The rush for biofuels could harm the world's poorest people, Oxfam has said.
Miscanthus is a high yield, low input crop for energy
In a new report, the UK aid charity appears to be joining a growing chorus of concern about the side-effects of Europe's drive to get fuel from plants.
The European Union wants to cut the CO2 emissions from burning fossil fuels and has demanded that 10% of all transport fuels should come from plants by 2020.
But Oxfam warns poor farmers risk being forced off their land as industrial farmers cash in on the biofuel bonanza.
Its report says to meet the rise in demand, the EU will have to import biofuels made from crops like sugar cane and palm oil from developing countries.
The rush by big companies and governments in Indonesia, Colombia, Brazil, Tanzania and Malaysia to win a slice of the "EU biofuel pie" threatens to force poor people from their land, it adds.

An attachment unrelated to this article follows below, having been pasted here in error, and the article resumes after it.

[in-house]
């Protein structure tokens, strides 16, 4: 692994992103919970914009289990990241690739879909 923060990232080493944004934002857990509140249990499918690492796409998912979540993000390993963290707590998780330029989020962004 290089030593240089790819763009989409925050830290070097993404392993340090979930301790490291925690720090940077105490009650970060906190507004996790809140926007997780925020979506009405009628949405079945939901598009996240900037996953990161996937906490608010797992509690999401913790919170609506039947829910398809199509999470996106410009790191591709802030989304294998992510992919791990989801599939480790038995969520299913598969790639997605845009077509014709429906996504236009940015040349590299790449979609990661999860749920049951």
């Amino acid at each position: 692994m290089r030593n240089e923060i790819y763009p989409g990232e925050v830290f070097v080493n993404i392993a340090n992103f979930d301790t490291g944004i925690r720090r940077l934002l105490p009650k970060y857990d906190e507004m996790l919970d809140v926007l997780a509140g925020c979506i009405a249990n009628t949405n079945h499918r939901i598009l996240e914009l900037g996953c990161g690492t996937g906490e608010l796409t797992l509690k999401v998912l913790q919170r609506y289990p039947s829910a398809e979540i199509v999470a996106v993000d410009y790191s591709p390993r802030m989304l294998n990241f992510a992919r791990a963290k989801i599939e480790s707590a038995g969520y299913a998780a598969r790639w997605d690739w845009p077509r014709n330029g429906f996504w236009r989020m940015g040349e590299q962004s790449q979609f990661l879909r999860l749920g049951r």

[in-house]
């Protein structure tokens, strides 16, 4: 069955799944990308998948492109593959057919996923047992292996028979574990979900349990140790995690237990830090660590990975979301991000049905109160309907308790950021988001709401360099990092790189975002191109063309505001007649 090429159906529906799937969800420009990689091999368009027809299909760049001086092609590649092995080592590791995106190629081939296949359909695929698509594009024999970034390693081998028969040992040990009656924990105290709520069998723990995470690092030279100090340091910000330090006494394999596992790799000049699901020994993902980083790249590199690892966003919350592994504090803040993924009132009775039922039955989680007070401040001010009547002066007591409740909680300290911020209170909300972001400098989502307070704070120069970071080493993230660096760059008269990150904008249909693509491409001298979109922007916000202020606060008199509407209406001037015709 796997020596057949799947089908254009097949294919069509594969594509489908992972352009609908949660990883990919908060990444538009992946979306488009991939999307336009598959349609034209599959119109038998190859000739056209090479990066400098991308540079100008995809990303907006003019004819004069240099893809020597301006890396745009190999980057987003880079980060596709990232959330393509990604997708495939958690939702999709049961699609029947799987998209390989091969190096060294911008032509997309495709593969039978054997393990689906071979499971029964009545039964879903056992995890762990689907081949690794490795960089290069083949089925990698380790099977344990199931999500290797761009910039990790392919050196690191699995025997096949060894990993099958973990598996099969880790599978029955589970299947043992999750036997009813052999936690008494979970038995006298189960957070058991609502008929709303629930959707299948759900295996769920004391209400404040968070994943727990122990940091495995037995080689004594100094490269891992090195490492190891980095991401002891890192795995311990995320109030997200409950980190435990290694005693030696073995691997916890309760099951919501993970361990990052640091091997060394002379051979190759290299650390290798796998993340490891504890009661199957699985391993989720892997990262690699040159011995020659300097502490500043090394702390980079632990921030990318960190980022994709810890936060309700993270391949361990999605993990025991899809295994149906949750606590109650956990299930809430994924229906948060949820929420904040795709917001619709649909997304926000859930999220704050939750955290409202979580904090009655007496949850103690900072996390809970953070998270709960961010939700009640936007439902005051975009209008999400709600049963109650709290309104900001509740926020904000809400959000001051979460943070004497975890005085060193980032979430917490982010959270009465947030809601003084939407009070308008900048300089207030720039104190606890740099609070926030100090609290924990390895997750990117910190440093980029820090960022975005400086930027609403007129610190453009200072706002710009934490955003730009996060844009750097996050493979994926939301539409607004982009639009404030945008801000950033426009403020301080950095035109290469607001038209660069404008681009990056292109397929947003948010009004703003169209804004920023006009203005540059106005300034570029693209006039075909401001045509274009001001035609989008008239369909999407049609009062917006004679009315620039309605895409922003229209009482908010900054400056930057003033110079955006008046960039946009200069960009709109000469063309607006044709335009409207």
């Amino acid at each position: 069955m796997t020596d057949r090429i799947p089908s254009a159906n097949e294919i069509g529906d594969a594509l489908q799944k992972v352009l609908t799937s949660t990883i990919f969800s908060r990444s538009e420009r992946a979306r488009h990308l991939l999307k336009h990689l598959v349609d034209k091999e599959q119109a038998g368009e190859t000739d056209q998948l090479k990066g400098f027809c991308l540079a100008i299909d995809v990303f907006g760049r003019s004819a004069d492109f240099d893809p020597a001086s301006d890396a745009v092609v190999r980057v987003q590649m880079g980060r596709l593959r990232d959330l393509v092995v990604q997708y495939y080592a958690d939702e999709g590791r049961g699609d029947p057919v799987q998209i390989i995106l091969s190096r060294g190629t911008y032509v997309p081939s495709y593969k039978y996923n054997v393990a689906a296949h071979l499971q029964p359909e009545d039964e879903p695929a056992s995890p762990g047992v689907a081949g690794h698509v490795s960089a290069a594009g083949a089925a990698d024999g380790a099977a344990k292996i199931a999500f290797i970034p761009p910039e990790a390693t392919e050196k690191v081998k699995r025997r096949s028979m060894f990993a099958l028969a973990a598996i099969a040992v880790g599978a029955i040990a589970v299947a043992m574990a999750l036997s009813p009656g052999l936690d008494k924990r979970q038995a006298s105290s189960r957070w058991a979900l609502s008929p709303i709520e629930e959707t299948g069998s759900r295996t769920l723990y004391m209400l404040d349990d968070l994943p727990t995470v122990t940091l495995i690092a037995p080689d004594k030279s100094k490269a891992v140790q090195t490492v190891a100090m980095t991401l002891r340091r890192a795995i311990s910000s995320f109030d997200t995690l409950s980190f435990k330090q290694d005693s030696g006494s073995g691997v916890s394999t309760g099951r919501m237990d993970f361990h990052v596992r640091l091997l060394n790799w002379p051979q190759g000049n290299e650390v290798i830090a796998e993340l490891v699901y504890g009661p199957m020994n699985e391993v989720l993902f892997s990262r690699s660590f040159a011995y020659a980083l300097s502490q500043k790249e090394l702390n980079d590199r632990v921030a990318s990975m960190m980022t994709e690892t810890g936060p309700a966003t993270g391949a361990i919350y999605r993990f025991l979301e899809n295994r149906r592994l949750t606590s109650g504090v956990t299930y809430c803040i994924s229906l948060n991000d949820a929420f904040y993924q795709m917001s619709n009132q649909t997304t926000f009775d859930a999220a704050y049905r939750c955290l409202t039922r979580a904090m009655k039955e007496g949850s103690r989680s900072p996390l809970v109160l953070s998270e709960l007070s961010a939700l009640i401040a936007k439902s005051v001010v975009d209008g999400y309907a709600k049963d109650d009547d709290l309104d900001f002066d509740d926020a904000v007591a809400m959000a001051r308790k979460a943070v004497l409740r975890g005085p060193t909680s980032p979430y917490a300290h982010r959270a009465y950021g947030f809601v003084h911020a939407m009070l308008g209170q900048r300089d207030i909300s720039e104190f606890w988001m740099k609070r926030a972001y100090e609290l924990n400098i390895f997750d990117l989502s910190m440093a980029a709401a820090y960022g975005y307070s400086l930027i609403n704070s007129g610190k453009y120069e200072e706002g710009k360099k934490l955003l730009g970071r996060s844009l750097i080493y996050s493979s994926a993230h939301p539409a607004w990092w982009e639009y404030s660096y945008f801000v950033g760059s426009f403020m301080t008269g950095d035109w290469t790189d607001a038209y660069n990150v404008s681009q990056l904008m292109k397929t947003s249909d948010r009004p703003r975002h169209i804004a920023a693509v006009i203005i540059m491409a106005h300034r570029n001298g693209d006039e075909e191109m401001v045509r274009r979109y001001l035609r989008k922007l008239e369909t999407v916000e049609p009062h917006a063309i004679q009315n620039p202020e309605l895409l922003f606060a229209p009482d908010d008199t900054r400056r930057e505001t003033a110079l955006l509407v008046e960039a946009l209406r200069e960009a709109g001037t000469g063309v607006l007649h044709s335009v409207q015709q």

This could destroy their livelihoods, lead to the exploitation of workers and hit food availability and prices, says the report.
It is now demanding the EU reviews its biofuel policy and wants safeguards put in place to protect the poor.
The European Commission says it is working to make sure its biofuel policy does not backfire.
The BBC's environment analyst Roger Harrabin said there were also fears over the environmental cost of making fuel from crops like maize.
Scientists have said it takes so much energy to produce some biofuels that it would be cleaner overall to burn petrol in our cars, he said.
To make it worse, he added, valuable rainforest is still being cleared to make way for fuel crops like palm oil.
Robert Bailey, a policy advisor at Oxfam, said: "In the scramble to supply the EU and the rest of the world with biofuels, poor people are getting trampled.
"The EU proposals will exacerbate the problem. It is unacceptable that poor people in developing countries should bear the cost of questionable attempts to cut emissions in Europe.
"Biofuels are not a panacea - even if the EU is able to reach the 10% target sustainably, and Oxfam doubts that it can, it will only shave a few per cent of emissions off a continually growing total," he said.